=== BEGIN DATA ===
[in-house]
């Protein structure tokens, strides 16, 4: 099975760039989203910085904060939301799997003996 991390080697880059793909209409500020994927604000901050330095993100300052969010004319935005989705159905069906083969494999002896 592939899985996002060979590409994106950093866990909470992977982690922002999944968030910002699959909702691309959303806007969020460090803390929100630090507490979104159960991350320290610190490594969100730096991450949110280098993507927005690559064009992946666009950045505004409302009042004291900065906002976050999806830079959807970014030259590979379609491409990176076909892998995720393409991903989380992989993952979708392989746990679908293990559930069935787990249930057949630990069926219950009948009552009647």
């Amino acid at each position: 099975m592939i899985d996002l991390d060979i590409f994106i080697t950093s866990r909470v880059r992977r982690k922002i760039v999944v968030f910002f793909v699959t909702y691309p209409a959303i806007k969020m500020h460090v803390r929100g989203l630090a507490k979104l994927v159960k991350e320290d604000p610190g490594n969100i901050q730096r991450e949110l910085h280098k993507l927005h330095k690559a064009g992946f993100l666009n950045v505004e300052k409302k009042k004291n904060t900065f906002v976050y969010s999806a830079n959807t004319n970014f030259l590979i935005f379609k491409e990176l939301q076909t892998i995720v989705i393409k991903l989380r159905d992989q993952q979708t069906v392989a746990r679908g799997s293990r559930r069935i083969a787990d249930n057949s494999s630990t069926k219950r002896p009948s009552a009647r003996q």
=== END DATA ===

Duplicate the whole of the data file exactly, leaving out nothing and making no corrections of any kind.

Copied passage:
[in-house]
């Protein structure tokens, strides 16, 4: 099975760039989203910085904060939301799997003996 991390080697880059793909209409500020994927604000901050330095993100300052969010004319935005989705159905069906083969494999002896 592939899985996002060979590409994106950093866990909470992977982690922002999944968030910002699959909702691309959303806007969020460090803390929100630090507490979104159960991350320290610190490594969100730096991450949110280098993507927005690559064009992946666009950045505004409302009042004291900065906002976050999806830079959807970014030259590979379609491409990176076909892998995720393409991903989380992989993952979708392989746990679908293990559930069935787990249930057949630990069926219950009948009552009647």
């Amino acid at each position: 099975m592939i899985d996002l991390d060979i590409f994106i080697t950093s866990r909470v880059r992977r982690k922002i760039v999944v968030f910002f793909v699959t909702y691309p209409a959303i806007k969020m500020h460090v803390r929100g989203l630090a507490k979104l994927v159960k991350e320290d604000p610190g490594n969100i901050q730096r991450e949110l910085h280098k993507l927005h330095k690559a064009g992946f993100l666009n950045v505004e300052k409302k009042k004291n904060t900065f906002v976050y969010s999806a830079n959807t004319n970014f030259l590979i935005f379609k491409e990176l939301q076909t892998i995720v989705i393409k991903l989380r159905d992989q993952q979708t069906v392989a746990r679908g799997s293990r559930r069935i083969a787990d249930n057949s494999s630990t069926k219950r002896p009948s009552a009647r003996q």